Since there is a blanket rating treating them as one type, I've always assumed they were minimal, but would be interested in knowing what the major differences are (outside of the obvious, size, isles, engines etc). Are there any lists that could be easily referenced?
LMP737 From , joined Dec 1969, posts, RR: Reply 1, posted (11 years 4 months 2 weeks 3 days 11 hours ago) and read 2065 times:
Aside from what you mentioned there really are not that many. In fact the 757 & 767 have around a 60% spare parts commonality if I remember correctly. Maybe someone else could shed more light on the subject. Here's one difference. When the 757 and 767 came out the 767 had vacuum lavs and the 757 had the chemical lavs. Now vacuum lavs and chemical lavs are an option on the 757.
Cdfmxtech From United States of America, joined Jul 2000, 1338 posts, RR: 28 Reply 4, posted (11 years 4 months 2 weeks 3 days 6 hours ago) and read 2009 times:
B757 - Engine Control mechanical
B767 - Electronically Controlled (FADEC)*
B757 - No Fuel Jettison Capability (No need for it since Max TO and LDG weights are so close)
B767 - Fuel Jettison Capability (Have also heard that is also an option)
B757 - No Inboard Aileron
B767 - Inboard Aileron that just about every widebody has
Off the head, those are the only significant differences that I can think of. And the only on that a flightcrew what even notice a difference in is the fuel jettison. The inboard aileron doesn't make the aircraft fly any different. The throttles on FADEC controlled aircraft are smoother in transit, but with the autpilot controlling thrust 98% of the time - who notices.
Regarding the Automatic Flight Control Systems and the FMC, you'd be hard pressed to find any significant differences between the 2 aircraft.
There are differences in the way the systems carry out certain functions, but flightcrews won't see it in the flightdeck.
Keep in mind, I am comparing a B757-200 to a B767-200. The B757 is very different than the B767-400. I don't care about that whole crew-common crap. That airplane is different than a B757. As a technician, I can go from a B757-200 right into a B767-200 and feel like I didn't leave. It takes a couple of minutes in a B767-400 to get acclimated.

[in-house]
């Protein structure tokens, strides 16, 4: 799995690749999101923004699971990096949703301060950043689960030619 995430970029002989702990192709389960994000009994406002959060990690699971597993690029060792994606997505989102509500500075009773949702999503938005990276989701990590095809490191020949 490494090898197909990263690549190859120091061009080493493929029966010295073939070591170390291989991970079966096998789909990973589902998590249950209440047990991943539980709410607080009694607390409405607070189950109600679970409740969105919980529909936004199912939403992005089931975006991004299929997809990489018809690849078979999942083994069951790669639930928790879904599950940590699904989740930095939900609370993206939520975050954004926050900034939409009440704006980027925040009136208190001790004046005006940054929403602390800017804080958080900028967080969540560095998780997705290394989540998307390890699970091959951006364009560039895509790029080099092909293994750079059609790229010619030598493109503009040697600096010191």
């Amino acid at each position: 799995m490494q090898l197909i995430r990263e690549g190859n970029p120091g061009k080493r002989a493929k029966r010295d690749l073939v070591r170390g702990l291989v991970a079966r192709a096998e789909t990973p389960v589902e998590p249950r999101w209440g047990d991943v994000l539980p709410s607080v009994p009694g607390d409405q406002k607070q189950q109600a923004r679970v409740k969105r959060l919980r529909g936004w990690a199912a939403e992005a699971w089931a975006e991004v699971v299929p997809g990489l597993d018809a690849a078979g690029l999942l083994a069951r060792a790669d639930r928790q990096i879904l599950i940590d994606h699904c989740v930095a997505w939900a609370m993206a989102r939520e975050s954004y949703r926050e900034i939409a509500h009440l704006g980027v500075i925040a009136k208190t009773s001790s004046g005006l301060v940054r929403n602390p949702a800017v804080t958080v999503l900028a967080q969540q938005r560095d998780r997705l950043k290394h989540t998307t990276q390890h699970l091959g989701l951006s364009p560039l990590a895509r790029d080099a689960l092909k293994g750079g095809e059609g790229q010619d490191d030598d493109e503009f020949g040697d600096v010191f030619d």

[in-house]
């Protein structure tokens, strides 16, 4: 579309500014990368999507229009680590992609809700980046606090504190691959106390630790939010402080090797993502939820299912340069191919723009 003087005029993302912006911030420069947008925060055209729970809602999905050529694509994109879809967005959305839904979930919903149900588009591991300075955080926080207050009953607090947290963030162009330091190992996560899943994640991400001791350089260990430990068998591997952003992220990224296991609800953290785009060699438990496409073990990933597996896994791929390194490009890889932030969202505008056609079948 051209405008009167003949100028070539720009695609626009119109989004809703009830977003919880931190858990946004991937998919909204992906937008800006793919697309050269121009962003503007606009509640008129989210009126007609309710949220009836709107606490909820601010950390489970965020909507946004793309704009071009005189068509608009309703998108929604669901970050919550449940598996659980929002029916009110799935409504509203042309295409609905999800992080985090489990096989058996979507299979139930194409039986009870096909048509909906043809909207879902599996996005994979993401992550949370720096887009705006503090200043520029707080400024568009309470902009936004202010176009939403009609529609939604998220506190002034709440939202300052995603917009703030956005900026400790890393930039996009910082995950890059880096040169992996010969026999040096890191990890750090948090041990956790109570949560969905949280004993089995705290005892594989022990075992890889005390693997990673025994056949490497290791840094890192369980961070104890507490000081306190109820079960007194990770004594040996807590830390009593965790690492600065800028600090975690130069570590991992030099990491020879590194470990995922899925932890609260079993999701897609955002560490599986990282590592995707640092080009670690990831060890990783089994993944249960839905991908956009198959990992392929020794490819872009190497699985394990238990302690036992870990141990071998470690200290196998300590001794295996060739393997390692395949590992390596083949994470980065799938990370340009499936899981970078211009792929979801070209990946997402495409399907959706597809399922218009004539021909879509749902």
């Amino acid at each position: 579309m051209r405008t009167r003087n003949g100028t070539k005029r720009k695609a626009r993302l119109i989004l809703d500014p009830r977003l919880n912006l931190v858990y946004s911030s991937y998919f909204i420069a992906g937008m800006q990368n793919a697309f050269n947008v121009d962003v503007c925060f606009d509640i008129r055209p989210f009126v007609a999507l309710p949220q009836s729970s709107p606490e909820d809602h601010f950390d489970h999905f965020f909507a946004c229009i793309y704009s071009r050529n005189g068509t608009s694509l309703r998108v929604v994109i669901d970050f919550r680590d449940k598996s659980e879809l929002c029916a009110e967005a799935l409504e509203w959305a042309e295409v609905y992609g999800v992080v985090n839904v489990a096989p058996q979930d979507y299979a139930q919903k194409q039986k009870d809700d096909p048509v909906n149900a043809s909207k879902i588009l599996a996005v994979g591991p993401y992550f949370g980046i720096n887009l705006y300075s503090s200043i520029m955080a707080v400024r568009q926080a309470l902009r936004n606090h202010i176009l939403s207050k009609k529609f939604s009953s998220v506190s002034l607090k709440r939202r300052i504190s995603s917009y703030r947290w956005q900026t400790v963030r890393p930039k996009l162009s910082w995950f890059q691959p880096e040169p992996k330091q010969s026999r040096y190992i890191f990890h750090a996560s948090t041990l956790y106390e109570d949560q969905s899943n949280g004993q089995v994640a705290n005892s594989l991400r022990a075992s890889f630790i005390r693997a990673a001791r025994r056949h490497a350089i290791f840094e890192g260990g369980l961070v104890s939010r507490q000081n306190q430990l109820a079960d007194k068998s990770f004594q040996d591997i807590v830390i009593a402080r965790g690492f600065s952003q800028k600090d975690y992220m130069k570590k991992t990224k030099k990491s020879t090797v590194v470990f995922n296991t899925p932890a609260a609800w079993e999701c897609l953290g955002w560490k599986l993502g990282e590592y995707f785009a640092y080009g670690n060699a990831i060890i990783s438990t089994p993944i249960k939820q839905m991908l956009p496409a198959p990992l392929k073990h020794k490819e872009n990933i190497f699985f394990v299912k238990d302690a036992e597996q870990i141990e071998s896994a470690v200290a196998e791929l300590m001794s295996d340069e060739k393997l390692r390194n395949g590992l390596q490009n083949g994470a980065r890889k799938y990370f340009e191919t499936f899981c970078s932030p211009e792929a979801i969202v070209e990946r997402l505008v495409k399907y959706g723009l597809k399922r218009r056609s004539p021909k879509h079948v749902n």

Even the way systems handle functions btwn the B757 and the B767-400 is totally different.
*FADEC controlled B767s can be found on the newer B767s with Cf6-80 powerplants.
We operate the B757-200 and -300 with RB211s, B767-200 and -400 with CF6-80s.
I'm no pilot,but having talking to some, the 3 aircraft fly very different. Every B757/B767 crew that I have talked to LOVES flying the B767-200. Then the B757-200 and last the B67-400. They say they love the way the B767-200 climbs and the power it has. I don't quite understand that because that B757 climbs like a rocket with those Rb211s. But thats what I've heard.
Rick767 From United Kingdom, joined Jan 2000, 2662 posts, RR: 52 Reply 6, posted (11 years 4 months 2 weeks 3 days 5 hours ago) and read 2009 times:
We operate the 757-200, 767-200 and 767-300. The 767-200 is by far the easiest and most pleasant to operate. It's a joy to fly, very responsive, very forgiving, climbs like a raped ape.
The 757-200 comes a close second and the 767-300 a close third. The 767-300 is a nice aircraft, but it is not as forgiving and you can get yourself into trouble more easily with it.
Yes fuel dump is an option on the 767s. Autoflight and FMC differences are, as you say, few and far between. But for the 767-300 the FL CH mode is more subtle. The thrust levers will not open / shut fully for climbs / descents of 2,000ft or less like they do on the 757. Also GA thrust works a bit differently on the 76, during a go-around the thrust levers open to a value appropriate to achieve a climb rate of 2,000 fpm. The 757 applies maximum GA thrust then reduces power to maintain a 2,000 fpm climb.